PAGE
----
GENERAL SANTOS CITY (MindaNews / 24 Oct) – To highlight the significance of the “free-for-all” in the filing of certificates of candidacy for president from October 12 to 16 – the first part of this “COMMENT” series – we considered it as a reflection of wrong political values of the Filipinos. However, beyond the “reflection” are the wrong values at the root of degenerate politics in the Philippines. This is the scope of Part II.
Wrong Political Values
The “free-for-all” in Philippine politics reflects the wrong political values of Filipino voters and aspirants for elective posts. Invoking “freedom”, any Juan or Juana can run for any office as long as he or she meets the legal qualifications set in the Constitution even if utterly incompetent for the position, suffering from physical disability or in state of moral and mental turpitude. In exercising their freedom to elect or be elected, Filipinos give little weight – or none at all – to competence, physical fitness or moral integrity.
For all elective posts, the constitutional qualifications are easy to meet: (1) natural-born citizen of the Philippines; (2) age; (3) able to read and write; (4) registered voter; and (5) residency in the Philippines. Limitation of “age” and “residency” varies according to position. Anyone believed to have met these qualifications has democratic right to run for election – a notion that in disregard of political values is ironically anti-democratic.
Incompetence. Being merely able to read and write does not make anyone competent to fill the office of the president, vice president, senator or district representative. More than mere democratic right is necessary.
The presidency is a position of statesmanship and leadership calling for the highest degree of political competence, moral integrity, enlightenment and expertise in national and international affairs. Yet, a taxi driver, a tricycle driver and a host of unknowns, respectable they may be in their persons but lacking in competence, filed COCs for president – a mockery not only of democratic election but, above all, of the presidency.
The same may be said of the positions of senator and representatives. The Congress is where policies and laws for the political, economic and social welfare of the country are deliberated – new laws proposed and enacted; old ones revised, amended or repealed as political, economic and social circumstances demand. Yet, incompetents have won seats in the House and the Senate.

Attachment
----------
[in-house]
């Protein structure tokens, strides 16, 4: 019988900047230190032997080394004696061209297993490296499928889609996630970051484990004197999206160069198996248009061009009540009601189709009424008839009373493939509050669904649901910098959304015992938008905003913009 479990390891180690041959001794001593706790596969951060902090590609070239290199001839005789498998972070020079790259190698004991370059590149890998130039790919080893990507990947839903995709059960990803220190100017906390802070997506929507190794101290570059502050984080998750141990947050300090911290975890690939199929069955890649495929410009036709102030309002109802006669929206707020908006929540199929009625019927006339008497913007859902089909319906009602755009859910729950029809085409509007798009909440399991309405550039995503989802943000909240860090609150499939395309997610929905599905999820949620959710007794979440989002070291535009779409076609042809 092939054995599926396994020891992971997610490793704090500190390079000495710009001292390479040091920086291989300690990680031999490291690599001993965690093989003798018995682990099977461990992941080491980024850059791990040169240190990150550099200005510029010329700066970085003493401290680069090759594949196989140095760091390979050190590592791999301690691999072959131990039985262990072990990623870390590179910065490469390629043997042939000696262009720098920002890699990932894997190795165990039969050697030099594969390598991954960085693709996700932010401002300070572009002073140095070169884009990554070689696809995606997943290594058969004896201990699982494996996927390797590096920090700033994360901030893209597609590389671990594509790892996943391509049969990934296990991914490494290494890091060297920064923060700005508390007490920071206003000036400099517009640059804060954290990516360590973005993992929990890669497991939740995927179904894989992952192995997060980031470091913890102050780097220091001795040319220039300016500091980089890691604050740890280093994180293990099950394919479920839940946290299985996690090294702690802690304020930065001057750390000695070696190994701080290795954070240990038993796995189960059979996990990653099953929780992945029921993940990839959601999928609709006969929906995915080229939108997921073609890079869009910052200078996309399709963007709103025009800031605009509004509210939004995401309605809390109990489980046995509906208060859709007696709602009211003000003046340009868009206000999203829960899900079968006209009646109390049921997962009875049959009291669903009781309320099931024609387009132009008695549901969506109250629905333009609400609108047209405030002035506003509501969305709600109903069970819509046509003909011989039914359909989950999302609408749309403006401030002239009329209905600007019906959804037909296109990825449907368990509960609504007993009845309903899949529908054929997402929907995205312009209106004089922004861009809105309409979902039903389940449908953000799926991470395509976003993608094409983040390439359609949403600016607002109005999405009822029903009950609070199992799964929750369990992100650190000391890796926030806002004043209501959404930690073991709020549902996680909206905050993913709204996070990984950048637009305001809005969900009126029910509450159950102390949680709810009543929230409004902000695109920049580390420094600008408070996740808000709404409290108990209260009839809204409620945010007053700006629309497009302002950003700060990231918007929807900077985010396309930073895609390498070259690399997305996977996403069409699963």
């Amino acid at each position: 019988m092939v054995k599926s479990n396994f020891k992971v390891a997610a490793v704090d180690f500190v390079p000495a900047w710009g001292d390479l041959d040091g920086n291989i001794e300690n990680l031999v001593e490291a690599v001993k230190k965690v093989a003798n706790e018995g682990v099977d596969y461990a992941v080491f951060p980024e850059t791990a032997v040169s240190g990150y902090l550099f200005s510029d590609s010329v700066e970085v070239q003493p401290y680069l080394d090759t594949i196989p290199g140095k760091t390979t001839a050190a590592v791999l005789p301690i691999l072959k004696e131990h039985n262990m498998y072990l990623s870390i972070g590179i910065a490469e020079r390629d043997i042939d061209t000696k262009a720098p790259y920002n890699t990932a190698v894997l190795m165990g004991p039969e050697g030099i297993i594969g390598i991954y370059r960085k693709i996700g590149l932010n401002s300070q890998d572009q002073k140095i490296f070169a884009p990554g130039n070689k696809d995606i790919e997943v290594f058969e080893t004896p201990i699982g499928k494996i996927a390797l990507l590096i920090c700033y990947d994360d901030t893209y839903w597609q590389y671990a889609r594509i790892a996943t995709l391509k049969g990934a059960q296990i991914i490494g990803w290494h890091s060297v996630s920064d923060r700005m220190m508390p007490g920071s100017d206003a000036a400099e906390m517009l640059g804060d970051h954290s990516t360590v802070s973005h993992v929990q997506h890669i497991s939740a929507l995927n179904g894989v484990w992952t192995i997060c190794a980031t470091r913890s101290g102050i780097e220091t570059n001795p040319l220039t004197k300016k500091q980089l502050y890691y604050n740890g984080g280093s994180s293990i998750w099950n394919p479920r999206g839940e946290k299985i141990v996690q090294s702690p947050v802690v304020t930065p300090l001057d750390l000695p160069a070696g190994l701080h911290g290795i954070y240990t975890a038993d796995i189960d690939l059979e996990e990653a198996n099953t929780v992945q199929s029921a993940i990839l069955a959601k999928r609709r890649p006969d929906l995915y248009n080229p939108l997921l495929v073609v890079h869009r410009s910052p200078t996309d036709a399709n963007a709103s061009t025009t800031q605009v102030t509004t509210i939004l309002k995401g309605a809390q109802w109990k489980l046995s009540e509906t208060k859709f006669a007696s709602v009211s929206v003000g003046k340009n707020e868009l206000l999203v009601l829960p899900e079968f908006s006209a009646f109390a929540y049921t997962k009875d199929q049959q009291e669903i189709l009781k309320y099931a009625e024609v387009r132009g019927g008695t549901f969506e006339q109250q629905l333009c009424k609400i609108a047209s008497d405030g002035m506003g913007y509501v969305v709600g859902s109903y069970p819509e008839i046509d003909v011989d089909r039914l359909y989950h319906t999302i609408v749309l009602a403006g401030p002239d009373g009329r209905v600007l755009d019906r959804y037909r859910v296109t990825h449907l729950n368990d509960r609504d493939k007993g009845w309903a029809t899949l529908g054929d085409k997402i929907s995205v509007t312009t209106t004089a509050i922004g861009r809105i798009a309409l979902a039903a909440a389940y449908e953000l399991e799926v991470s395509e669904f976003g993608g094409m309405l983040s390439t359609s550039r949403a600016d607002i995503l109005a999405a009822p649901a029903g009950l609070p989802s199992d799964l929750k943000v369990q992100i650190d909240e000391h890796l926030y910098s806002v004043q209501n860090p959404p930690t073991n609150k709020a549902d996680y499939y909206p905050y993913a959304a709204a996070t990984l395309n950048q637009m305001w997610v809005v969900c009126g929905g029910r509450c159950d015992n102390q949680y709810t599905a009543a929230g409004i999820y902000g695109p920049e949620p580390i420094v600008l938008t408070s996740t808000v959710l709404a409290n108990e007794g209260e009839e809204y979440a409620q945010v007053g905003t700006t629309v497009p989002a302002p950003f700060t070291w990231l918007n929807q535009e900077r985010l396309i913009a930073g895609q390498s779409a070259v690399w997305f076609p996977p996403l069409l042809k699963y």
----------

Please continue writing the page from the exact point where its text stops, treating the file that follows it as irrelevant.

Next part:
Sarangani Rep. Emmanuel “Manny” Pacquiao is one example. He was a school drop-out. After winning world boxing titles and the honor of “national hero”, he was given a series of qualifying tests then certified as a high school graduate. As congressman for six years, according to a report, he has no bill passed. When on very rare days he attended sessions, he tried but could not participate in deliberations. Now he is running for senator – the odds of his getting elected despite his incompetence being great.
It should be asked: How many of those who, last week, filed COCs for senator or district representative are merely “read-and-right” or just a little better?
Physical disability: Any aspirant for an elective position must be physically free and fit, in age and health, to carry on the demanding work of the office. Yet, former President Gloria Macapagal-Arroyo, who has been in hospital detention for unbailable crime and a life-disabling ailment since her first term as representative of Pampanga’s second district, was allowed to file her COC for a third term. She is running unopposed – a sign of love of her people, she said.
Sen. Miriam Defensor-Santiago, about two years back, declared herself as sick of lung cancer, stage four. Now, she has declared herself fully cured. On filing her candidacy for president, she was not required to present her doctor’s certifications of her sickness and cure. Refusing to reveal her medicals records, she defies honesty and transparency.
Arroyo and Santiago are just two examples among the present COC filers. The Daily Tribune editor, Ninez Cacho-Olivarez, says Santiago is faking lung cancer and cure by “magic pills”; surely, Arroyo is not. In the past, Sen. Raul Roco ran for president while sick of cancer. He did not finish the campaign and died in the United States while undergoing medication.
Moral Integrity: This is the most vitally important trait of public servants – from the president down to lowest position in the local governments – elective, appointive, civil service. If we look into our political system and our top elective officials, we will see how moral integrity has been taken for granted. How many among the candidates for the 2016 election will be elected in disregard of moral integrity: